Pick a flight - say QFxx and monitor the actual gate to gate (GtG) performance over a period of a year.
And you observe that over the 365 occurences the shortest GtG time is 13 hours and the longest is 13 hours 30 min (excluding the outliers due the diversions, and airport delays) and assume that the scheduled is 13hrs 15min

However you then observe that 50% of the flights have a GtG that is within 5 minutes of scheduled (either faster or slower). and a further 25% have a GtG which is within 10 minutes of schedule (either faster or slower) and the other 25% within 15 minutes of schedule (either faster or slower).

So you also observe that 50% of flights would have a GtG faster than 13hr15min and 50% with a slower GtG.

Statistically I would say that a flight is padded (with unnecessary extra time) when all or most of the actual GtG is faster than scheduled.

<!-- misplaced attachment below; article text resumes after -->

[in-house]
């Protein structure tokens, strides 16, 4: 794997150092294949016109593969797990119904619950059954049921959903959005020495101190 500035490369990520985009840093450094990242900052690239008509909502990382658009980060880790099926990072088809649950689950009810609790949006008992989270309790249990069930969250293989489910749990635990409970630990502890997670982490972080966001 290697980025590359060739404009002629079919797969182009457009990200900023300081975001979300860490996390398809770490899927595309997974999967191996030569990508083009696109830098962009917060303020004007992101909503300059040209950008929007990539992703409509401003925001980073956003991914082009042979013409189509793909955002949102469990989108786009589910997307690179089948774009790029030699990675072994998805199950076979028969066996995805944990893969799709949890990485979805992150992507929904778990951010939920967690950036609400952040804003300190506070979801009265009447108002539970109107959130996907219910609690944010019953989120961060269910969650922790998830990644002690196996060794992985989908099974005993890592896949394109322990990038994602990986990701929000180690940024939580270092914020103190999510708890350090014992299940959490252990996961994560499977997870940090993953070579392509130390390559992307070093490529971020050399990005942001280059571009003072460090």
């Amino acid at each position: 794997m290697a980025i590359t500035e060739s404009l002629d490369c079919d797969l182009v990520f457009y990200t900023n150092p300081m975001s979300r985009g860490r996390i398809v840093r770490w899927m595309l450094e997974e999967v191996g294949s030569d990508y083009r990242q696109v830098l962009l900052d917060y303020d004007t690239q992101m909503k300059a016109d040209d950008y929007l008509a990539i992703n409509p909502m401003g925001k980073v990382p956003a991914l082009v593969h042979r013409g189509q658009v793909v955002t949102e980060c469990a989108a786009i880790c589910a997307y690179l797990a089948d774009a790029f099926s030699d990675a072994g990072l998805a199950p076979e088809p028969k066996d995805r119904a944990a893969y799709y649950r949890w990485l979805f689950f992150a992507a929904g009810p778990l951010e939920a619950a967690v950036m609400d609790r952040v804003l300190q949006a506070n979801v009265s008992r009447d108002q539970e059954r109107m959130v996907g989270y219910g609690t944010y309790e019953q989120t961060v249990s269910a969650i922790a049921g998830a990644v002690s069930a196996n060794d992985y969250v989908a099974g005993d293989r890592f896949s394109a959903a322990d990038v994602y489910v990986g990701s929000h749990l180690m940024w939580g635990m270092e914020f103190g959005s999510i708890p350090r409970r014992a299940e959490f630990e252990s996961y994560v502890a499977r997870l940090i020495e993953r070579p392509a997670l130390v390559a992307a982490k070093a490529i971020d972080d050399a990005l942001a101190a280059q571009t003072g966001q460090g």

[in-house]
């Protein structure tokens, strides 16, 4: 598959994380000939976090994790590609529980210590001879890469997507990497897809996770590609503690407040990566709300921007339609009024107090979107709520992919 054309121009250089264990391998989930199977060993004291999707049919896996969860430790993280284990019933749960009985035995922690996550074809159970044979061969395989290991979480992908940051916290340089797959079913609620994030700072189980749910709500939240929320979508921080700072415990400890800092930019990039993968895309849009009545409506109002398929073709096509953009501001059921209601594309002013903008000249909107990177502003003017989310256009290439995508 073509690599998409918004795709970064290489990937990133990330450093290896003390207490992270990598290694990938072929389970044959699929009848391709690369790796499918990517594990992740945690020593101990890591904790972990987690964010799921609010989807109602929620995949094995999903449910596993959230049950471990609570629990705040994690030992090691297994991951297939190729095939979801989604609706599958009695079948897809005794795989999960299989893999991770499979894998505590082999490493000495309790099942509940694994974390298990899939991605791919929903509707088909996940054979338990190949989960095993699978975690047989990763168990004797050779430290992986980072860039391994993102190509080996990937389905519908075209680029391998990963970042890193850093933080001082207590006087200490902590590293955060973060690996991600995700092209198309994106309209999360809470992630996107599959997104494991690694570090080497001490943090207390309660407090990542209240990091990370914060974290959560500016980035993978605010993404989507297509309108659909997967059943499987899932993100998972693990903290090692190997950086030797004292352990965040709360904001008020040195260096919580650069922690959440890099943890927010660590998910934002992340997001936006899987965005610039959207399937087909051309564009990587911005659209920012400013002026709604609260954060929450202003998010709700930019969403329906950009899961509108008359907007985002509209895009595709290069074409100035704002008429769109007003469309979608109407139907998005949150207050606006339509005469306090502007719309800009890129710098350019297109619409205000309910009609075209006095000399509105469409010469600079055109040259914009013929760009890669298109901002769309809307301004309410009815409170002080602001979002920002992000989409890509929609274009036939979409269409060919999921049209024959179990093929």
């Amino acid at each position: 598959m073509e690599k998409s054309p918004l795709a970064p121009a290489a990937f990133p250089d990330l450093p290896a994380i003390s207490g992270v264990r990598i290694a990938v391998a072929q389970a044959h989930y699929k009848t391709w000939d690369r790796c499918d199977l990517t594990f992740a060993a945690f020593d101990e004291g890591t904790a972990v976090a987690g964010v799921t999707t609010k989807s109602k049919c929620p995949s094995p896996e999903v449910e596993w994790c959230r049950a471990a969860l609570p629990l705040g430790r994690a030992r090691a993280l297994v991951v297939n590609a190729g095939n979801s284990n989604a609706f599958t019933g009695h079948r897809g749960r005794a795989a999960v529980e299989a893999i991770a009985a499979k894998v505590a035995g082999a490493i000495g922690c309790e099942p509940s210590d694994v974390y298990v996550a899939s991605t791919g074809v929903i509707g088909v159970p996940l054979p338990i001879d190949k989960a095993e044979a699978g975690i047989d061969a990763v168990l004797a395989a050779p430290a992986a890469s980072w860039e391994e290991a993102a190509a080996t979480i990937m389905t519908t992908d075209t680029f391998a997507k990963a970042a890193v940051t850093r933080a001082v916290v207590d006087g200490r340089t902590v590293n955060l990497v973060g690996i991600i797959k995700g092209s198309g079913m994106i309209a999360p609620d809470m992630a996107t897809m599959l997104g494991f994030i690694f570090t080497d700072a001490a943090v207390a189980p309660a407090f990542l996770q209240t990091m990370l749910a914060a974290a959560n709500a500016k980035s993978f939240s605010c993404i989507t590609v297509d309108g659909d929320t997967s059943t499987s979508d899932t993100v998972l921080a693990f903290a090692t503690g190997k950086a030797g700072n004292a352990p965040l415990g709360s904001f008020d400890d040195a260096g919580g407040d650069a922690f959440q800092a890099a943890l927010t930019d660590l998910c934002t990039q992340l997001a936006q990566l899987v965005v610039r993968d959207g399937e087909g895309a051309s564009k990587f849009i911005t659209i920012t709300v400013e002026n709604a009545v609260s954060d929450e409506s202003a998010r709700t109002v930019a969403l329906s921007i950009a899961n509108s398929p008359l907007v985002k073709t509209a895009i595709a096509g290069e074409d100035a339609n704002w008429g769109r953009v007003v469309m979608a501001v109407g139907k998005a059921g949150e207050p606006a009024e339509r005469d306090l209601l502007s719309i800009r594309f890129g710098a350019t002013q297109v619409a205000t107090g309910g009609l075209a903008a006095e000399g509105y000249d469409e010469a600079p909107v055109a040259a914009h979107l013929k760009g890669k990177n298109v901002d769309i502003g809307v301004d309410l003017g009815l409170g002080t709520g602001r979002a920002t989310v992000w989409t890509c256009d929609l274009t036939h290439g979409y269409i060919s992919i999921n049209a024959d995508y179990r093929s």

Statistically some flights will be faster on a GtG basis than scheduled. That is just the variability of flight operation becoming visible.

Should all flights be scheduled at the shortest actual GtG (based on actual historical performance)?. If so then most flights would be late depending on the definition of "On time". And what irks business travellers more is being late.

Lets say we do schedule at the shortest actual GtG. That means that to improve the performance so all the flights stack up at at schedule time, the aircraft has to fly at a cost index which is fuel inefficient, possibly displacing freight and passengers weight to accomodate the greater fuel uplift - especially on those long range flights. It may actually be impossible for every flight to meet that GtG time due to fuel:weight constraints. Im not sure that is good by any analysis.

I would rather each flight operate at the most fuel efficient settings and at the least cost (least cost and most fuel efficient may be competing outcomes) and build into the schedule an appropriate contingency time based on actual past performance.